Jepson Flora Project: Jepson Interchange    

 
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Jepson Interchange (more information)
©Copyright 1993 by the Regents of the University of California
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RANUNCULACEAE

BUTTERCUP FAMILY

Dieter H. Wilken, except as specified

Annual, perennial herb, sometimes aquatic
Leaves generally basal and cauline, generally alternate, simple or compound; petioles at base generally flat, sometimes sheathing or stipule-like
Inflorescence: cyme, raceme, panicle, or flowers solitary
Flower generally bisexual, radial; sepals generally 5, free, early deciduous or withering in fruit, generally green; petals 0–many, free; stamens generally 10–many; pistils 1–many, ovary superior, chamber 1, style 1, generally ± persistent in fruit as beak, ovules 1–many
Fruit: achene, follicle, berry, or utricle-like, 1–many-seeded
Genera in family: ± 60 genera, 1700 species: worldwide, especially n temp, tropical mtns; many ornamental (Adonis, Aquilegia, Clematis, Consolida, Delphinium, Erianthis, Helleborus ), some highly TOXIC (Aconitum, Actaea, Delphinium, Ranunculus )
Reference: [Duncan & Keener 1991 Phytologia 70:24–27]

ISOPYRUM

Perennial from clustered, slender to fusiform or ± spheric, fleshy roots, glabrous
Stem ascending to erect; branches 0–few
Leaves 1–3- ternate; leaflet upper surface green, lower surface pale green to glaucous, segments generally wedge-shaped; basal 0–few, petioles generally > blade; cauline petioles short to ± 0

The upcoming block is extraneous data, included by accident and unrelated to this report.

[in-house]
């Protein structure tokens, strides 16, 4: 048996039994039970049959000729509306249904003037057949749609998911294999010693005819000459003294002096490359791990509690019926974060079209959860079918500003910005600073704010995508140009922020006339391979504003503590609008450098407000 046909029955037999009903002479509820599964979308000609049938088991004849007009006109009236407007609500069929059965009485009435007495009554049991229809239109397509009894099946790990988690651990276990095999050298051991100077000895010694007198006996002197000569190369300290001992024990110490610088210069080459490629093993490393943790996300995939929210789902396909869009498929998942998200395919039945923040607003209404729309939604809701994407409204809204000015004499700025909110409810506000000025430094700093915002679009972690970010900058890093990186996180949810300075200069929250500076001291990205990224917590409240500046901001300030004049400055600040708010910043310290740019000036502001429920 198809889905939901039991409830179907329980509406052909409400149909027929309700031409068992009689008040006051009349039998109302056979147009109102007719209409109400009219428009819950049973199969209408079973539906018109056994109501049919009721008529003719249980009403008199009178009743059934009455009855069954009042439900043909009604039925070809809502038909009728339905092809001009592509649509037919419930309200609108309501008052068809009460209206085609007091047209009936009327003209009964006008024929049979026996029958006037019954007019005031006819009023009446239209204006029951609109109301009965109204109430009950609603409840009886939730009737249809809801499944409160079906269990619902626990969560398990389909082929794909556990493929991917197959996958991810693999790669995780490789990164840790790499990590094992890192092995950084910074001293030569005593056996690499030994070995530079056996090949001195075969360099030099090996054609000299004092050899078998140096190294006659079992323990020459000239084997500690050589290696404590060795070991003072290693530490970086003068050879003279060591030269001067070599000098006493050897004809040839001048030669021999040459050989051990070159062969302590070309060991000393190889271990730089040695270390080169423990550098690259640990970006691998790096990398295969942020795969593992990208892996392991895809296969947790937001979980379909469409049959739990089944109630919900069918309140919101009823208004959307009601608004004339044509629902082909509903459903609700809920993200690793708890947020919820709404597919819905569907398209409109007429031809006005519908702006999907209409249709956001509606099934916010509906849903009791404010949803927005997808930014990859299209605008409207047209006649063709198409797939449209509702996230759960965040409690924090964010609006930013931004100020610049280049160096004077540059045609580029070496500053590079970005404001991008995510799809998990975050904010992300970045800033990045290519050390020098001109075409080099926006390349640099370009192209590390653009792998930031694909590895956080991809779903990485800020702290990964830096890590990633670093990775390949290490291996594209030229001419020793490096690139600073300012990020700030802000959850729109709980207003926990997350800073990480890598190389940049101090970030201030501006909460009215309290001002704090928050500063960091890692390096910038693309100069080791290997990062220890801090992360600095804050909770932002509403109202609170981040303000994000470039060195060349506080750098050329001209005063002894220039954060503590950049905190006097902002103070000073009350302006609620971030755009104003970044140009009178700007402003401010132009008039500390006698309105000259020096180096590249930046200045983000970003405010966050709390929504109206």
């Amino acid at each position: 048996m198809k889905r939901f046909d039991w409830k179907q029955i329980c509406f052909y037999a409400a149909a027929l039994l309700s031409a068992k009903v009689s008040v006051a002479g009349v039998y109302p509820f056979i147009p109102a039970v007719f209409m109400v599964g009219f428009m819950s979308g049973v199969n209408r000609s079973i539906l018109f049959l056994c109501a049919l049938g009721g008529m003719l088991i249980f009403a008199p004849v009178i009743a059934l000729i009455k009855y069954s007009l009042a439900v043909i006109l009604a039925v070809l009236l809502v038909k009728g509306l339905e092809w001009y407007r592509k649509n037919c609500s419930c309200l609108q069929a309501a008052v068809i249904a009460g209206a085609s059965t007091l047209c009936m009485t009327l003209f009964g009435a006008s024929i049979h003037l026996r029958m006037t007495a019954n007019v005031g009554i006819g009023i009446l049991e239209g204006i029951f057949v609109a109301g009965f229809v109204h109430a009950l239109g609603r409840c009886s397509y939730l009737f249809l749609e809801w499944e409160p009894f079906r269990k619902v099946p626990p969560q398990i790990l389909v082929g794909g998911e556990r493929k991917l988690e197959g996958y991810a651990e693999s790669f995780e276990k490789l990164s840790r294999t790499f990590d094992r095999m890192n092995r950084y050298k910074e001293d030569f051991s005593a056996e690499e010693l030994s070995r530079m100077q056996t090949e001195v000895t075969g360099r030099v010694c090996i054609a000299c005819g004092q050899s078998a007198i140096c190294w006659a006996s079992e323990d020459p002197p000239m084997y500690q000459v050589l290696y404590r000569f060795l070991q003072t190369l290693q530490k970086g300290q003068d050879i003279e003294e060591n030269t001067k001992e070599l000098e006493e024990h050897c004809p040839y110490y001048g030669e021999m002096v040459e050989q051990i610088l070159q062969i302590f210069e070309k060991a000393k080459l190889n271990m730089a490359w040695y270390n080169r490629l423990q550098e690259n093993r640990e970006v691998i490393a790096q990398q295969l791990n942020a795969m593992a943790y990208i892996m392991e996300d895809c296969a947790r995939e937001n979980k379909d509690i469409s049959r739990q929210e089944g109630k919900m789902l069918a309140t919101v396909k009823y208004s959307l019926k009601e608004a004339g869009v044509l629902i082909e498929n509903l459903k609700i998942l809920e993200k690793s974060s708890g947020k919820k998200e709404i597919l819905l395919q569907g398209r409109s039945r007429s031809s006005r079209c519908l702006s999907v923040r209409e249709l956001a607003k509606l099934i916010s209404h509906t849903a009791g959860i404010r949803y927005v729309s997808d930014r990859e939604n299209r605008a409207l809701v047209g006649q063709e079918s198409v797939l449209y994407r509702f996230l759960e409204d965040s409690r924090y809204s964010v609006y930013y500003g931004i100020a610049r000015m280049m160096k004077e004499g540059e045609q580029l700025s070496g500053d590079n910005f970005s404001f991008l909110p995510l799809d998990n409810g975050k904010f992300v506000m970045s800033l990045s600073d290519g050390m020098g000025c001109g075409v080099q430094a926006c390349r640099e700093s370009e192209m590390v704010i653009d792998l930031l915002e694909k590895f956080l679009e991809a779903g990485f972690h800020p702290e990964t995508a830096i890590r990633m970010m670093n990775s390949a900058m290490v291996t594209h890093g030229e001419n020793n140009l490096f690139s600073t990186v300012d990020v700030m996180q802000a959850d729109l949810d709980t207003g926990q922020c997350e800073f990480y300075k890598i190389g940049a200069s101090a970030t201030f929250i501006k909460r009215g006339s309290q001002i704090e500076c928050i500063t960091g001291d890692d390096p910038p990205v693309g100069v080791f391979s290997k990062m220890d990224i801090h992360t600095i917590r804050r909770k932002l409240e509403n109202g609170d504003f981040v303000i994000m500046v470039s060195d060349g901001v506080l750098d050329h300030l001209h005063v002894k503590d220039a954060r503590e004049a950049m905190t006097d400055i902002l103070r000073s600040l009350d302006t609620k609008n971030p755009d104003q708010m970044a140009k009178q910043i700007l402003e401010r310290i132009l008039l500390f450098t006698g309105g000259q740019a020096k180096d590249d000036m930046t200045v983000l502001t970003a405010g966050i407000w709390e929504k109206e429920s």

Inflorescence: cyme, flat-topped, to flowers solitary in CA, terminal or axillary
Flower bisexual, radial; sepals generally 5, petal-like; petals generally 0; stamens 10–many; pistils 2–many, stalk-like base 0 or short
Fruit: follicles, glabrous; veins obvious, stalk-like base 0 to obvious, curved or not; beak straight to recurved
Seed brown, smooth to wrinkled
Species in genus: ± 30 species: temp North America, Eurasia
Etymology: (Greek: ancient name, from grain-like fruit)
Reference: [Calder & Taylor 1963 Madroño 17:69–76]

Native

I. occidentale Hook. & Arn.

Plant 8–25 cm
Stems 1–3, erect, generally simple
Leaf 1–2-ternate, 3–12 cm; segment lobes 2–3, generally < 1/2 segment length
Flower: sepals 3–6 mm wide, white to pink; stamens 2–5.5 mm; pistils 3–5
Fruit 10–12 mm
Ecology: Shaded slopes, chaparral, oak woodland, coniferous forest
Elevation: 400–1700 m.
Bioregional distribution: Inner North Coast Ranges, Sierra Nevada, Central Western California (except Central Coast), n Western Transverse Ranges
Horticultural information: SHD, DRN: 7, 15, 16; DFCLT.

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bioregional map for ISOPYRUM%20occidentale being generated
 
YOU CAN HELP US make sure that our distributional information is correct and current. If you know that a plant occurs in a wild, reproducing state in a Jepson bioregion NOT highlighted on the map, please contact us with that information. Please realize that we cannot incorporate range extensions without access to a voucher specimen, which should (ultimately) be deposited in an herbarium. You can send the pressed, dried collection (with complete locality information indicated) to us (e-mail us for details) or refer us to an accessioned herbarium specimen. Non-occurrence of a plant in an indicated area is difficult to document, but we will especially value your input on those types of possible errors (see automatic conversion of distribution data to maps).

Retrieve Jepson Interchange Index to Plant Names entry for Isopyrum occidentale
Retrieve dichotomous key for Isopyrum
Overlay Consortium of California Herbaria specimen data by county on this map
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